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Thursday, April 22, 2021

Trent Hurley Brings Hens Hope

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Kevin Noonan
Kevin Noonan
Kevin Noonan has covered and commented on the Delaware sports scene for more than 30 years, everything from amateur recreation leagues and high schools to local colleges and the Philadelphia professional teams. He’s been voted Delaware Sportswriter of the Year multiple times and currently covers the Philadelphia Eagles for CBSSports.com and teaches creative writing courses at Wilmington University.

The University of Delaware football team is ranked 15th in the nation in the big preseason poll, but that has more to do with history than reality. The Blue Hens are ranked in every preseason poll in every year and they usually finish there, too.

But this year nobody really knows what to expect from the Hens because nobody knows what to expect from their quarterback. And that position is now as critical to a college team as it is to a professional one.

It used to be that the NFL was a passing league and the NCAA was the running league, but that has changed as more and more college teams go to spread offenses that feature lots of passing and wide-open action.

It’s not a coincidence that in the last decade, whenever the Hens have had a really good quarterback they’ve had a really good season, and when they’ve had a so-so quarterback they’ve … well, you get the idea.

Last season, the Hens were inconsistent at this most critical position after starter Trevor Sasek – a rare non-transfer — went down with a knee injury. The two players who shared the starting job last year – Sasek and Tim Donnelly – are both back, but the leading candidate to lead the Hens into the 2012 season is Trent Hurley, a sophomore who transferred from Bowling Green this winter.

If you’ve paid attention at all to the Hens since K.C. Keeler became coach in 2002, this is normal operating procedure and last year was one of the few times that Keeler’s team wasn’t lead by a transfer QB. And even though Keeler hasn’t officially anointed Hurley as his starter, it’s inevitable. That’s because Keeler already knows what he’ll get from Sasek and Donnelly, which is some good and some bad, but, in the end, not enough.

Keeler doesn’t know what he’ll get from Hurley, who has played in just four college games and thrown a total of 16 passes (completing 9 for 115 yards with an interception). Keeler, of course, has a pretty good idea of Hurley’s potential after scouting him and then going through spring football and now summer camp with him. However, what you see in practice isn’t always what you get in games and Keeler is certainly aware of that.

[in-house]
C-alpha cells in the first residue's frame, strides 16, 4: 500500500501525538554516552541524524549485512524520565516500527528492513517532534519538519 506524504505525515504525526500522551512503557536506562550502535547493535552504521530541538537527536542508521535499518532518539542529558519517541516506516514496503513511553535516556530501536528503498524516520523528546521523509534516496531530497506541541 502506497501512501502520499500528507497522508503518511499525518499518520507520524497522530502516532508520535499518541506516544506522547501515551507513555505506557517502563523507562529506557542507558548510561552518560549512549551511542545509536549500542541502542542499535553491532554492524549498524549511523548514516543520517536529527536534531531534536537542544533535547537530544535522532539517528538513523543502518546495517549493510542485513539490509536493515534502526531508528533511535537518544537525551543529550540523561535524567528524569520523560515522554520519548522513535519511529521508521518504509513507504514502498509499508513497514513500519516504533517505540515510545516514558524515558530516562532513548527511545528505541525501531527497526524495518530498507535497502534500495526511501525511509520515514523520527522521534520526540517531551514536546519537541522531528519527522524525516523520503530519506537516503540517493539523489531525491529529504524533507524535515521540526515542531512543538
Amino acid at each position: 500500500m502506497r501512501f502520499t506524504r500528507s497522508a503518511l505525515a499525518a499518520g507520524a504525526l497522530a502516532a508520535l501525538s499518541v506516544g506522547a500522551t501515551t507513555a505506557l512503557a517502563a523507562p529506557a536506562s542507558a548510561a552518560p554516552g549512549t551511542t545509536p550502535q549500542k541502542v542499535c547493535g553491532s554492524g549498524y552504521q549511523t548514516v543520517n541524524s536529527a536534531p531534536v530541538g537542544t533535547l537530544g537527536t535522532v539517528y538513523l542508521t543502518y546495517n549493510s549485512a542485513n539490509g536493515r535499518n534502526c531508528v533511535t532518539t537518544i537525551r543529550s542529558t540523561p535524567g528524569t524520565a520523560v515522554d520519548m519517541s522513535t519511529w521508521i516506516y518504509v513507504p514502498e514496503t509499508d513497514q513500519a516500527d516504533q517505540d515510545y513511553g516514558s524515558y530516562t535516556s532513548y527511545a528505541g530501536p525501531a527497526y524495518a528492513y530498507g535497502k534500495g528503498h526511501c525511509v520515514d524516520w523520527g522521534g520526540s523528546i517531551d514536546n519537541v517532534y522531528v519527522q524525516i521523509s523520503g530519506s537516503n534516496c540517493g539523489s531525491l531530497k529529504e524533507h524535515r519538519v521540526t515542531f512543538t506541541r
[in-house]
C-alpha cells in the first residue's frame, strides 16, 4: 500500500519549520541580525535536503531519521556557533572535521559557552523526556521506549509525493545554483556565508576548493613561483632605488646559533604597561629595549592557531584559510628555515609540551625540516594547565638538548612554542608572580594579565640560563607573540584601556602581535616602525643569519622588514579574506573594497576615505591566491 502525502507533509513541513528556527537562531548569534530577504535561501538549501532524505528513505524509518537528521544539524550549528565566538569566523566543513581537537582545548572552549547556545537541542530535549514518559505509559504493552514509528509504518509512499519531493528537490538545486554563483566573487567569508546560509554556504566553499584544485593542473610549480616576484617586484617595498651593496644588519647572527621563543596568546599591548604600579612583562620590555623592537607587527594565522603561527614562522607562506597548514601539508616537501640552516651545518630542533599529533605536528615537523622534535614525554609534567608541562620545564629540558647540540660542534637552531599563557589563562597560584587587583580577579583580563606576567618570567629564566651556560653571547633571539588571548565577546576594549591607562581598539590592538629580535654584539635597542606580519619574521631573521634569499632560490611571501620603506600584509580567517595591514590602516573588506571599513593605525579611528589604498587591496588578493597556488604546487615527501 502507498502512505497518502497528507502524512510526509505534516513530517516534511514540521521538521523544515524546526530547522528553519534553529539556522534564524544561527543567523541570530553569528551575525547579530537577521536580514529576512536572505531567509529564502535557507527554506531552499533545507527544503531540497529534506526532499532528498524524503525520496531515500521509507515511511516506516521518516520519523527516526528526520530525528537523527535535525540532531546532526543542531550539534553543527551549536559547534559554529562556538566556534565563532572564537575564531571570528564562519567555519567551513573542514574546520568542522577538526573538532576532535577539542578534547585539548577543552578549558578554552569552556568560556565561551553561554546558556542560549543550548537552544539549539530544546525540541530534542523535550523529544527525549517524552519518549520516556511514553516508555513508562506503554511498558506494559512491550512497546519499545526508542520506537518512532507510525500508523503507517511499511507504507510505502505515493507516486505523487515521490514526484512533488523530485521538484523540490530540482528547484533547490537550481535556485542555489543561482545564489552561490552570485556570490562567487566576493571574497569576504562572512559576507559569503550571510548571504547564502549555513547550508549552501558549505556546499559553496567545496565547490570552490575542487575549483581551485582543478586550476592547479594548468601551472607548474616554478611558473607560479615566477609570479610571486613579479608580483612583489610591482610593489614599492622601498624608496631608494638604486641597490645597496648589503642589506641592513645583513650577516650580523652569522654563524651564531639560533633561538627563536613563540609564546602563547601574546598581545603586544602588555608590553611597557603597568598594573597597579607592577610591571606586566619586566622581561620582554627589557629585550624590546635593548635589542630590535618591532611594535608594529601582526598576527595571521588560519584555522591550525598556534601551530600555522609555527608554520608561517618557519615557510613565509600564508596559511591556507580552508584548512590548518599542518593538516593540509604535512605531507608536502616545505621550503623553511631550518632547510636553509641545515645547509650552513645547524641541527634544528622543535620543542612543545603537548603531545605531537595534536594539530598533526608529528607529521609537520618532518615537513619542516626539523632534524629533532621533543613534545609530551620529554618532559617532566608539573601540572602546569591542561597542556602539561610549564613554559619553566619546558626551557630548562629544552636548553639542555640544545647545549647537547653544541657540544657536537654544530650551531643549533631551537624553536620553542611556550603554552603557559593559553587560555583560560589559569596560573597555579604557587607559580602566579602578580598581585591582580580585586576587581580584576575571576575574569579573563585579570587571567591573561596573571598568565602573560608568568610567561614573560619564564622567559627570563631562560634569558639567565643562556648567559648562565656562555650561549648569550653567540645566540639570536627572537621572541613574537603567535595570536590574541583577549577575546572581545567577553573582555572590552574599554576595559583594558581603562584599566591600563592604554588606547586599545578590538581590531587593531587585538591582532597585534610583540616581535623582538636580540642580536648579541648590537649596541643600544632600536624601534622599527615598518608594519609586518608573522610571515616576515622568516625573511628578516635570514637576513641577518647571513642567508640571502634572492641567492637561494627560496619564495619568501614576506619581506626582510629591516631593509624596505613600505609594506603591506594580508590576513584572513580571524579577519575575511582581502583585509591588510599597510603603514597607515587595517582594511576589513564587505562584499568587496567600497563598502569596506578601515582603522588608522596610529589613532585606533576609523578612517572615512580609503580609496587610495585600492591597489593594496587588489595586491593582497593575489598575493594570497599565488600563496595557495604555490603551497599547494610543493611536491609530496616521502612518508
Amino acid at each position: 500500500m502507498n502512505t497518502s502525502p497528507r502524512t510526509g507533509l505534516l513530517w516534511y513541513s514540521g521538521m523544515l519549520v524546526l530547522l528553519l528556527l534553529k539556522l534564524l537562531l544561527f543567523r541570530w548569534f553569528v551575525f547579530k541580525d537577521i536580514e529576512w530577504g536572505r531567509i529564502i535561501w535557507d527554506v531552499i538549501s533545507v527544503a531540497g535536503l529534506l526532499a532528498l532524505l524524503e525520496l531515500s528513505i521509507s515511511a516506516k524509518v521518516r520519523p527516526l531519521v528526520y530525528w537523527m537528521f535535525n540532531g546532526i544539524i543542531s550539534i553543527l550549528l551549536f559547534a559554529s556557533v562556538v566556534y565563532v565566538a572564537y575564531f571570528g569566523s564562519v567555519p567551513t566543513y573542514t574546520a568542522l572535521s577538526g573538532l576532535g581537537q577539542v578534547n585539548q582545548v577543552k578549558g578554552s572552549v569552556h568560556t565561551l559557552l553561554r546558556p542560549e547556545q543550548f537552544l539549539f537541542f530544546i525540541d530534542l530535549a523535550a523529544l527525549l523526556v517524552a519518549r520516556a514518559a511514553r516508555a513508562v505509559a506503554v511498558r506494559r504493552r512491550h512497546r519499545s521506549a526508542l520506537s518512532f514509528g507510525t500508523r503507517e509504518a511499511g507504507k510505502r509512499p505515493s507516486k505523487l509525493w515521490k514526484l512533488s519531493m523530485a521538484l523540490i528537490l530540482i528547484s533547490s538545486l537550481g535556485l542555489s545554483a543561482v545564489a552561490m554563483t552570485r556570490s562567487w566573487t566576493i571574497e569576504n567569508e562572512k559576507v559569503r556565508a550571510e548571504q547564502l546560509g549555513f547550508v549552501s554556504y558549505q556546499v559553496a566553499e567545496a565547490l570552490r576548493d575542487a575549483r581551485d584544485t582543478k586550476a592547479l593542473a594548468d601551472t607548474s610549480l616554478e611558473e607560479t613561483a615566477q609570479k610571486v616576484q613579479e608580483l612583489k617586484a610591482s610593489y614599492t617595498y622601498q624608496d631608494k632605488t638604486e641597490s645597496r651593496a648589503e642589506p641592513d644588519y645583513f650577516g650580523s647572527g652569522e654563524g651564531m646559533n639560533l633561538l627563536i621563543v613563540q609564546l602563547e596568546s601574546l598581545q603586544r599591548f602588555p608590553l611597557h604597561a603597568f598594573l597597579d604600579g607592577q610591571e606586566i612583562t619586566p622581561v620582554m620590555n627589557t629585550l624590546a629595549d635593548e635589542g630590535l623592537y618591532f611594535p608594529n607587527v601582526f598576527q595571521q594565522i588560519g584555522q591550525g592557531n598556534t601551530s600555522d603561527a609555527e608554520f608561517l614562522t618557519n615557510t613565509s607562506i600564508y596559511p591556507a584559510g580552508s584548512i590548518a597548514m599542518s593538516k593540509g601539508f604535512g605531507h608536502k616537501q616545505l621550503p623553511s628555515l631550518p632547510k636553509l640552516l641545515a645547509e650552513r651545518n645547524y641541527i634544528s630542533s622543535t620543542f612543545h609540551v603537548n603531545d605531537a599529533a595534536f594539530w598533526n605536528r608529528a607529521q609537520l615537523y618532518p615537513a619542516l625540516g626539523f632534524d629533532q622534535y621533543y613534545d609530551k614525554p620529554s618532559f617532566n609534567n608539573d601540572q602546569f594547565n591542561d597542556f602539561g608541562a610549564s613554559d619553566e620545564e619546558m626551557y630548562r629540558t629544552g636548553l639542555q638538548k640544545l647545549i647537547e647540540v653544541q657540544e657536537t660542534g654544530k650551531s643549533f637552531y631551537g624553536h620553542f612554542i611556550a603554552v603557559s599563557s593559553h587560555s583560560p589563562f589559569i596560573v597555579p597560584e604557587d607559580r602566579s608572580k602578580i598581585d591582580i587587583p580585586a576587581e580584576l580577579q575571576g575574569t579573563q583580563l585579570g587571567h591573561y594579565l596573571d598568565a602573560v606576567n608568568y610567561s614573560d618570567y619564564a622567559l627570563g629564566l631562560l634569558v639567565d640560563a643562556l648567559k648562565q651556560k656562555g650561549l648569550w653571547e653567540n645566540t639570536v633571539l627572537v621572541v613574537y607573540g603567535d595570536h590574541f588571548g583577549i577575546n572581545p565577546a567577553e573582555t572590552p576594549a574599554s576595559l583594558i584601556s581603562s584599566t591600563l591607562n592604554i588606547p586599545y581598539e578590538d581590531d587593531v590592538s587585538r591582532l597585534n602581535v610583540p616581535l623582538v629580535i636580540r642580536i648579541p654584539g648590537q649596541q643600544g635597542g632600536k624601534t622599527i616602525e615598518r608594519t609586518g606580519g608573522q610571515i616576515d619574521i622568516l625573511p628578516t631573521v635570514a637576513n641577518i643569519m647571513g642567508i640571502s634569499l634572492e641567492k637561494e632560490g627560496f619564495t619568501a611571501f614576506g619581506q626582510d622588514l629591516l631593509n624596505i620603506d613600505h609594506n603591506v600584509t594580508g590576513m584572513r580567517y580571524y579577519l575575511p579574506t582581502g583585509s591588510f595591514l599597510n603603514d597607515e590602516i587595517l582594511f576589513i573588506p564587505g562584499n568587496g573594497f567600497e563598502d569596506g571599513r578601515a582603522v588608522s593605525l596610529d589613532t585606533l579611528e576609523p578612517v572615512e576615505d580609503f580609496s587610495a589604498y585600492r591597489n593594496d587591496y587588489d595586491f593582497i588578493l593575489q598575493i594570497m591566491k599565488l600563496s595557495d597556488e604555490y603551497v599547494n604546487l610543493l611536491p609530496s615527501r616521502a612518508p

But he also knows this — his only chance to bring another championship to Newark is if Hurley ends up being what the Hens hope and pray he’ll be. And he can’t become that standing on the sideline watching somebody else play.

The only problem is that it might not happen this year. That also has been the pattern with transfer QBs like Andy Hall and Joe Flacco and Pat Devlin — they struggle some their first season in the Hens’ system, and when the quarterback struggles in the Hens’ system, all the Hens struggle.

Those were quarterbacks good enough to play in the NFL and if needed a year to adjust completely there’s a good chance Hurley will, too. But the payoff for that patience has been worth it – Hall won a national championship and Flacco and Devlin both made it to the championship game.

There’s no way of knowing whether Hurley can eventually fill those big shoes. Not every Delaware transfer QB has been a success and in a league and a division that gets more competitive every year, there are no guarantees. And it’s not as if he was transferring from Southern Cal or Alabama – Bowling Green isn’t exactly a football factory, so it’s not like the Hens have landed a premier blue-chipper.

But at least Hurley gives the Hens a chance to be great. At least he makes Delaware football more interesting this season as we watch and wait and wonder.

Contact Kevin Noonan at knoonan32@aol.com.

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